Limitations and Drawbacks to Investing
Although the QOZ program provides significant tax benefits, the program also provides a number of limitations and potential drawbacks to investing in a QOF. First, a QOF interest must be an equity interest (e.g., not debt) of the QOF and must be received in exchange for cash or other property. (8) The new regulations confirm that a QOF interest received in exchange for services does not qualify for the QOZ program benefits, which denies the QOZ program benefits for promotes and carried interest. (9)
Second, the QOZ program benefits are only available to the extent the QOF investor has capital gains from the sale of an asset to an unrelated party. (10) In other words, the program benefits are not available to the extent a sale or exchange triggers ordinary income (e.g., depreciation recapture), and any gain from the sale of an asset to a related party is similarly not eligible for the QOZ program benefits. For these purposes, certain family relationships and common ownership of more than 20% are deemed related. (11)
Third, the QOF investor must make its QOF investment within 180 days from the date on which the gain would be recognized for federal income tax purposes. (12) Owners in certain flow-through entities for federal income tax purposes (e.g., partnerships and S corporations) (flow-through entity), however, have additional flexibility. Specifically, if a flow-through entity does not elect to defer its capital gains, owners of the flow-through entity may choose to begin the 180-day period on either the last day of the flow-through entity's taxable year or when the flow-through entity itself would begin the 180-day period (i.e., the date the gain would be recognized for federal income tax purposes). (13)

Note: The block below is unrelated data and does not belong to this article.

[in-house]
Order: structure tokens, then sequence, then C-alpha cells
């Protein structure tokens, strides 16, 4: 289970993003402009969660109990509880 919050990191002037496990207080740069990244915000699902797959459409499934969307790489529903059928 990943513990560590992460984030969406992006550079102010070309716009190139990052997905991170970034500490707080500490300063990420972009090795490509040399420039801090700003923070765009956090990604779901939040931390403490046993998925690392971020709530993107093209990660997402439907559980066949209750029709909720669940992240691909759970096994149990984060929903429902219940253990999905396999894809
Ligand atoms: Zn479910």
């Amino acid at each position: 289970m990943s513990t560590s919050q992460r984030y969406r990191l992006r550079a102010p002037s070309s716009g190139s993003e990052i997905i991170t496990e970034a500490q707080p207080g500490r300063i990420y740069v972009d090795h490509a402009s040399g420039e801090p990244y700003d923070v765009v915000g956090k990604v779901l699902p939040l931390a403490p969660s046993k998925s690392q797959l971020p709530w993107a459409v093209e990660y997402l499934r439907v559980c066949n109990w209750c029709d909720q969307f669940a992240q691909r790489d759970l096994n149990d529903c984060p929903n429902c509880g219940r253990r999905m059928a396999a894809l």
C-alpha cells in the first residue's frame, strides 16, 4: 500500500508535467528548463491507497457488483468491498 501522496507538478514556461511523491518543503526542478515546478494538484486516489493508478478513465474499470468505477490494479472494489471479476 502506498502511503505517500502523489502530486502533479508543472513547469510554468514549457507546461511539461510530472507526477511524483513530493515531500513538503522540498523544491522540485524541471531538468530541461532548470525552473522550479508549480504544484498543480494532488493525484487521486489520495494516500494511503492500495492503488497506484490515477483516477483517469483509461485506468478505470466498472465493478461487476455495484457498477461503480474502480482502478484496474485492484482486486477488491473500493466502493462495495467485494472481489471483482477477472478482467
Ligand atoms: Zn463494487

Finally, and most importantly, the amount of deferred capital gain (less the potential 15% gain elimination discussed above) is recognized on the earlier of 1) December 31, 2026; and 2) the date on which the QOF interest is sold or exchanged. (14) Consequently, if the QOF investor has not otherwise recognized the deferred gain, the QOF investor will recognize all of the deferred gain (less the potential 15% gain elimination discussed above) in the year ending December 31, 2026, even if the QOF investor continues holding the QOF interest after such date. In this case, the QOF investor will have "phantom income" and may need to obtain funds from other sources to pay the tax due. However, subject to certain limitations, the new regulations permit the QOF to make distributions to QOF investors from a subsequent refinancing, which could be timed to coincide with this phantom income. (15)
The new regulations also accelerate recognition of the deferred gain upon certain "inclusion events," including events that are in the QOF investor's control (e.g., a gift of the QOF interest) and events that are not in the QOF investor's control (e.g., certain distributions from the QOF). (16) The new regulations also confirm that a transfer of a QOF interest upon...